November 10, 2003

Guatemalan Presidential Results

Preliminary election results have been released and it appears there will be a Dec. 28 runoff election between Oscar Berger and Alvaro Colom. Despite many legitimate concerns, it appears as though the election was fairly smooth with only a few problems. Fears of violence if Rios Montt did not win have not materialized. Thus far, however, the FRG party has not made any formal announcements or concessions.

Yahoo News - Rios Montt Defeated in Guatemalan Presidential Race
Reuters - Maya Villagers Vote for Change
Testing Guatemalan Democracy

Prensa Libre reports that Oscar Berger of the Gran Alianza Nacional (Great National Alliance – it is a coalition of three formerly unrelated parties) came out in first place with 47.6% of the vote. Since a candidate must win over 50% of the vote to avoid a runoff election, it appears as though Berger fell short of that goal. Berger (pronounced “bear jer” – the animal plus “Cher” with a “J”) is a former mayor of Guatemala City and has been the front-runner during the entire campaign. He is known as the pro-business candidate and is the favored candidate of the United States. So far as policy is concerned, it is likely that he will support the Free Trade Agreement of the Americas, which current President Portillo announced last week he was leaving for the next president.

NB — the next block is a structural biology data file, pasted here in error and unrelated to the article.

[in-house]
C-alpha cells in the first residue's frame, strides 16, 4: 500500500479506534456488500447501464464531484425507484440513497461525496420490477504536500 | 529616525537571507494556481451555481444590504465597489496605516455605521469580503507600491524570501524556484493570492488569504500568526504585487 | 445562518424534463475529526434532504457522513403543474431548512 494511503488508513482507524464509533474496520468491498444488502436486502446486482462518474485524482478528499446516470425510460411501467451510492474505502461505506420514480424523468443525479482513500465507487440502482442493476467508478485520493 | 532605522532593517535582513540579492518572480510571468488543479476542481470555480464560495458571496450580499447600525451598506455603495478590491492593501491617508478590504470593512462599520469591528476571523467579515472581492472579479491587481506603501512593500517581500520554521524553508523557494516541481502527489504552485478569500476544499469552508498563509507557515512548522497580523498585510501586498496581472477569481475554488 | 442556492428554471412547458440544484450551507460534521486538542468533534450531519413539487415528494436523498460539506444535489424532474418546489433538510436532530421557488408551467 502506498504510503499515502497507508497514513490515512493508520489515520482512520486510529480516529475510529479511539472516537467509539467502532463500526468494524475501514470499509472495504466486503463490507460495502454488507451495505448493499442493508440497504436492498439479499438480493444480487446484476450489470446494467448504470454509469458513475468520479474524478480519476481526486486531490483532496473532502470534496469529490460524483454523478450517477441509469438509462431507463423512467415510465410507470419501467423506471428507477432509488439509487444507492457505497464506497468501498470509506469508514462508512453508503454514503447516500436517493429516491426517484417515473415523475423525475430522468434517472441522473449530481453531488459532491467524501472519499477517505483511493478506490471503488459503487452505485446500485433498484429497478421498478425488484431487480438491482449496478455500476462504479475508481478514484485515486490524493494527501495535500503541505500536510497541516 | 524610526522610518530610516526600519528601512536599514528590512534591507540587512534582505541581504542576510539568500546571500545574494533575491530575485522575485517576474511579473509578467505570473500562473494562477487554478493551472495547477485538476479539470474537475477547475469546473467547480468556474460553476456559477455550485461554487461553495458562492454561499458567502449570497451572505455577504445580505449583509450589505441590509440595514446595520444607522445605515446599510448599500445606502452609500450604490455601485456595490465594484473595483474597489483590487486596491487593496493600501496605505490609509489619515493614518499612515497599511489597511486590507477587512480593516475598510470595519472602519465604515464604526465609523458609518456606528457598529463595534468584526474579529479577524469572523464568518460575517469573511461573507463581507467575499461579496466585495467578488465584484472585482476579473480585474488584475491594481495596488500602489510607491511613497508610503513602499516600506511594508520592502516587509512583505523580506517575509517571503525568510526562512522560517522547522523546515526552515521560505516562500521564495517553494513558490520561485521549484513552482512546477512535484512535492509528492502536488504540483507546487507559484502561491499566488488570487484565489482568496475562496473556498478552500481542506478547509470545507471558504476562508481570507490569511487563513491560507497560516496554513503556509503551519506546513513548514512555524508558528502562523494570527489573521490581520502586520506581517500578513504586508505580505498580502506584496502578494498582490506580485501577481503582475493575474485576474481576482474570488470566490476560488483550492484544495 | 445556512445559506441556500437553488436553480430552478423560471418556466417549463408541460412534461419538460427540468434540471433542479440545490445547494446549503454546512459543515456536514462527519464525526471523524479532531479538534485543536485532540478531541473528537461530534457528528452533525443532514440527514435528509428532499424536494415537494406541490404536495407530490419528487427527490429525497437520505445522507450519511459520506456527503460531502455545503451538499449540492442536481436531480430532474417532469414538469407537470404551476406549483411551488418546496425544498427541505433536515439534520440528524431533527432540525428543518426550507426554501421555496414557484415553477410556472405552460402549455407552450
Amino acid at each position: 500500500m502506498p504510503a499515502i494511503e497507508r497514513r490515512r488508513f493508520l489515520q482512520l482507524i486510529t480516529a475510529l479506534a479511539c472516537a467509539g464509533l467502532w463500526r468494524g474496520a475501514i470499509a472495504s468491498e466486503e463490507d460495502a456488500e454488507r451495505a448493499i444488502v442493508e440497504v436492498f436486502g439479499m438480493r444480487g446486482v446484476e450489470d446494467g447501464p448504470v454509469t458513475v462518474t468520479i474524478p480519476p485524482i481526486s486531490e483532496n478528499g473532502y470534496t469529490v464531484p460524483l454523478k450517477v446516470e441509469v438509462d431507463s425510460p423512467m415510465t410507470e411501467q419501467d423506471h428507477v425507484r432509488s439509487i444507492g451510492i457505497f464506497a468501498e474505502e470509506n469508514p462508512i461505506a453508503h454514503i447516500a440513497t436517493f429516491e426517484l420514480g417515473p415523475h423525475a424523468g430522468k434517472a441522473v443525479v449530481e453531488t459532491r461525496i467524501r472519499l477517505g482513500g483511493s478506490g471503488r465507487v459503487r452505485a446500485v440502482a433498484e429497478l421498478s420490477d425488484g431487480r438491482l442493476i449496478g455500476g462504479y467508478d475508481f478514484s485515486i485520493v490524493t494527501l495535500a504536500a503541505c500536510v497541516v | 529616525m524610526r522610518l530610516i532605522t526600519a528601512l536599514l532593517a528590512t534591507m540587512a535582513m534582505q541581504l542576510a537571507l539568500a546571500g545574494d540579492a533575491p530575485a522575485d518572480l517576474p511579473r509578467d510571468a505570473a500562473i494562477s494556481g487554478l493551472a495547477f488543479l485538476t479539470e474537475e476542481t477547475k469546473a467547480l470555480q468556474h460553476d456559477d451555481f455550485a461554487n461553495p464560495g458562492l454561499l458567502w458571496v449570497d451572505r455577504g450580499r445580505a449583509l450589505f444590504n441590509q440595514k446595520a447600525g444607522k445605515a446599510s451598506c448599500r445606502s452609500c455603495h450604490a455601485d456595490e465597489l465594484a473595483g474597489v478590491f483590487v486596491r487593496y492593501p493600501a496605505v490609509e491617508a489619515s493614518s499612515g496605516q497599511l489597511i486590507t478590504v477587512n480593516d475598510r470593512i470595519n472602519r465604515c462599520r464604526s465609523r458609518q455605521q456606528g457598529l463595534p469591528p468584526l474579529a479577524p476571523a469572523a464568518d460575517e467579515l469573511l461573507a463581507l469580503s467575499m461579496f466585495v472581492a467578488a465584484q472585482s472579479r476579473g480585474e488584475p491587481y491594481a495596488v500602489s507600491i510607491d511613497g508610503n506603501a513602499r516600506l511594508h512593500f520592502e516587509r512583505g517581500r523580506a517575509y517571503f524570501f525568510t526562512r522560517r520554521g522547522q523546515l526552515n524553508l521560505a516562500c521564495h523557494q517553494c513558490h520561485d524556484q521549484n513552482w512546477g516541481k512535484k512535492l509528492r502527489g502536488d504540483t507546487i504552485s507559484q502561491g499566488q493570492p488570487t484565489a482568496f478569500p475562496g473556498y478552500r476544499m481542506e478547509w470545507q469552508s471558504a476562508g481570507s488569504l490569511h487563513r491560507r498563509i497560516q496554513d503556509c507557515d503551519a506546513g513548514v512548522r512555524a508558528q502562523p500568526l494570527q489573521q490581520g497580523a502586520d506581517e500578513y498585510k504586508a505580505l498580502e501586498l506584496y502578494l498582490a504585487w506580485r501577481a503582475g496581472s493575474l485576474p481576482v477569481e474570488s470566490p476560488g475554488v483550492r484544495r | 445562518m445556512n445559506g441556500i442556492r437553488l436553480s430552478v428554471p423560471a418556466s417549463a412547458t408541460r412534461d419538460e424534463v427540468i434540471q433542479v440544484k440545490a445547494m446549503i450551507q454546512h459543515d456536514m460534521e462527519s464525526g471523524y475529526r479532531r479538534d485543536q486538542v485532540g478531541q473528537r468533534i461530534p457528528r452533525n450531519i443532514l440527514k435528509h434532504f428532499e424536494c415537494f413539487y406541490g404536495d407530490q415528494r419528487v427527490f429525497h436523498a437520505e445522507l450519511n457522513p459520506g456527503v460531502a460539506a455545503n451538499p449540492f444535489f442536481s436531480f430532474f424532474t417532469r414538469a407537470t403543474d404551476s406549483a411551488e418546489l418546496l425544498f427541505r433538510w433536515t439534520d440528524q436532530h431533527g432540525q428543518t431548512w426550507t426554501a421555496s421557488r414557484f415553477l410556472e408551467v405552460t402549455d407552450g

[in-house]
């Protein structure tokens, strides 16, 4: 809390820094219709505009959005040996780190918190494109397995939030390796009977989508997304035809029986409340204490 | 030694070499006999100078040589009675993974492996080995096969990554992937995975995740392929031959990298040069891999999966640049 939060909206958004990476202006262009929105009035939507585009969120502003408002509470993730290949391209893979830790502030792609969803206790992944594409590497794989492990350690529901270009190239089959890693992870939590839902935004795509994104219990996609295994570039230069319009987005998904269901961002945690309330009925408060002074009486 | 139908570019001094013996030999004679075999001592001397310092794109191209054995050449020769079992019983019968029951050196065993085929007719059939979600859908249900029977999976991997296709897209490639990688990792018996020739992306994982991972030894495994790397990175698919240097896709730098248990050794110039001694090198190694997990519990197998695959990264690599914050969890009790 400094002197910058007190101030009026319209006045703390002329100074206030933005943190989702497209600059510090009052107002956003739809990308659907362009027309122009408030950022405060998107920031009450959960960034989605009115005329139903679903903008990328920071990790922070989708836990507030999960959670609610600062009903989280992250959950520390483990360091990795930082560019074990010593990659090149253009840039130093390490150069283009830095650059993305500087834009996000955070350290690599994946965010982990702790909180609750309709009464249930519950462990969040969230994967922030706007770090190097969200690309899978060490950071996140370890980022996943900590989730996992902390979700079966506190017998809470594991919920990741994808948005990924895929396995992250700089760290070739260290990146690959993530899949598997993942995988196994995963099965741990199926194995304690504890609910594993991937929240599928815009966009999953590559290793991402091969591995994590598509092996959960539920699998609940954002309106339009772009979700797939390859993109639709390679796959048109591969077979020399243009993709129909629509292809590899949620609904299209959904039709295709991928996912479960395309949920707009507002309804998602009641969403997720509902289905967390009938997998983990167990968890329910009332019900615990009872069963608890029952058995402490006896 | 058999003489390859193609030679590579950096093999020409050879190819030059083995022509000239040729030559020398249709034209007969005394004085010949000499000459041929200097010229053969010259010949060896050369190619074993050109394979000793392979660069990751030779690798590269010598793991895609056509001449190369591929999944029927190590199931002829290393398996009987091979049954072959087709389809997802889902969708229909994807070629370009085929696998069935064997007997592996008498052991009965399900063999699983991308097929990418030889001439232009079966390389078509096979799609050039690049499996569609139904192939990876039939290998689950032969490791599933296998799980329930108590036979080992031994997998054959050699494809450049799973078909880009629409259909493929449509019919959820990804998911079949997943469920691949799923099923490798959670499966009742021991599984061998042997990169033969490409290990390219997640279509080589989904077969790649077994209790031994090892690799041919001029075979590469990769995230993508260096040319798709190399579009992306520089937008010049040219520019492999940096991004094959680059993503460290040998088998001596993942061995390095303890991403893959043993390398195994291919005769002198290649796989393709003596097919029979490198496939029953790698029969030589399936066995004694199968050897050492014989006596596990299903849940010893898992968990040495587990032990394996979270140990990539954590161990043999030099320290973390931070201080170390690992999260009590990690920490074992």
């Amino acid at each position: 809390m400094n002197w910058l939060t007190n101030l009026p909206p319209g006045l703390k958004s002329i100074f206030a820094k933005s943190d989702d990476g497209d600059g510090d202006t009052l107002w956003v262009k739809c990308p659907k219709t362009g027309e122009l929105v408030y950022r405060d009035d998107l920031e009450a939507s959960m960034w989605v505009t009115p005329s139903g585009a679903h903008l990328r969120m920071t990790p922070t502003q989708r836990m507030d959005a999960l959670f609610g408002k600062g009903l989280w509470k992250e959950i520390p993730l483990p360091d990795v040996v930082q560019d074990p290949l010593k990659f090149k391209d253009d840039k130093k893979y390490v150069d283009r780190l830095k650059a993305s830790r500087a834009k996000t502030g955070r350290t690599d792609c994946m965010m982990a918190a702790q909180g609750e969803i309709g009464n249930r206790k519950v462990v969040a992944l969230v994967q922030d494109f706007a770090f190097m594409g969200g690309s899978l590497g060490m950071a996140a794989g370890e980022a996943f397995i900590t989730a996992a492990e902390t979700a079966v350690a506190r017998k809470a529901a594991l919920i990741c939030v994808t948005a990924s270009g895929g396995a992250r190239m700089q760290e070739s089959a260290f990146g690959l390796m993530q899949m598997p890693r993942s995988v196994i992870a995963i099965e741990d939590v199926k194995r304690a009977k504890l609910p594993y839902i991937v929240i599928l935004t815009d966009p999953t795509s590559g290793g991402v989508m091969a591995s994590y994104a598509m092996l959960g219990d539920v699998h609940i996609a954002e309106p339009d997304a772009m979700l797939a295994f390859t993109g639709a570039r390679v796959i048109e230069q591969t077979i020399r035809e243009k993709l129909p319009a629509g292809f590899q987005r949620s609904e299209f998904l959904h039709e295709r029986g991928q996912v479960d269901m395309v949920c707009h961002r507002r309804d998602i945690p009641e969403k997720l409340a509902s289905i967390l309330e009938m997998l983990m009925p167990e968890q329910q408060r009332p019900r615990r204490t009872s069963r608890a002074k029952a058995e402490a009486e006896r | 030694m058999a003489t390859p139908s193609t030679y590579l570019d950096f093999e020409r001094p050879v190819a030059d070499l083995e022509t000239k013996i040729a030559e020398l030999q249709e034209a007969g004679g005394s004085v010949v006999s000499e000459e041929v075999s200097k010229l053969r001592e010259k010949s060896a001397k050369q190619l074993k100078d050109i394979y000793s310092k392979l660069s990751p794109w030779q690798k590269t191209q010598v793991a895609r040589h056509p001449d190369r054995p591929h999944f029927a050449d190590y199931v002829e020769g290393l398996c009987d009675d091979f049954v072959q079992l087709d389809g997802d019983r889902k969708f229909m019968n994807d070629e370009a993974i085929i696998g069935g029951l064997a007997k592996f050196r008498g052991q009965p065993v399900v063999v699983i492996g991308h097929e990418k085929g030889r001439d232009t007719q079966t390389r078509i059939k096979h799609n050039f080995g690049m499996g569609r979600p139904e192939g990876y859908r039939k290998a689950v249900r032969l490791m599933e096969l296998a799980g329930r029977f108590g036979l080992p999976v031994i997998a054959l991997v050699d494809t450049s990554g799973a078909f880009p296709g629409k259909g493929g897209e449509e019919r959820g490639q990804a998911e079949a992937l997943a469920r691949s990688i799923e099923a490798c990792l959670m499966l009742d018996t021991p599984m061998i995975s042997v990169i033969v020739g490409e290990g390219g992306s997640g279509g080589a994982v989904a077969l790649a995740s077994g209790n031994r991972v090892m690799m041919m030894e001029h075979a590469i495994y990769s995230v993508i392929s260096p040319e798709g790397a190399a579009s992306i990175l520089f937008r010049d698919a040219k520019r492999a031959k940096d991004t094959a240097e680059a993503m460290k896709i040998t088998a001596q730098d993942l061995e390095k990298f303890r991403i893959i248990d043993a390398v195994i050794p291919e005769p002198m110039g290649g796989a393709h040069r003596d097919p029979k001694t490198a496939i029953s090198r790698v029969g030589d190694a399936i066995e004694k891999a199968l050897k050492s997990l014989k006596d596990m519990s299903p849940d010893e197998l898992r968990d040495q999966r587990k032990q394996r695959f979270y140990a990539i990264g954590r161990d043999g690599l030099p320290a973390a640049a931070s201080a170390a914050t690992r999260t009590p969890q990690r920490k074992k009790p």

The second place candidate (26.4% of vote) who will also be in the runoff is Alvaro Colom of the Unidad Nacional de la Esperanza party (National Unity of Hope). He is an engineer and an ordained Mayan priest. Colom had traditionally been a more leftist candidate in the past but moved more towards the political center-right this campaign. He still garners the support of the former guerilla fighters from the civil war and his campaign slogan was “a real president”.

The third place candidate with 11.2% of the vote, who will not proceed to the runoff, is Efraim Rios Montt of the FRG party (Guatemalan Republican Front). He is commonly known as “The General” because of when he seized power in a military coup toward the end of the civil war. Montt’s candidacy was controversial from the start because of a constitutional law which states that no former dictators can run for office. In two prior attempts he was not permitted to run but this time, following days of riots now known as “Black Thursday”, his candidacy was permitted when it was decided that this law could not be retroactively applied. Montt is most known for the atrocities that were committed under his scorched earth policy while he was dictator. Even though his tenure lasted only 18 months, the impact of his rule was significant as countless indigenous villages were destroyed. Montt is the current head of the legislature and many believe that he has been the true president, with Portillo being more of a figurehead than anything. Once Montt is no longer in office, he will no longer have impunity from prosecution for his past alleged war crime. Because of this, many feared that he will not leave office without a struggle. Montt is also an ordained Evangelical preacher.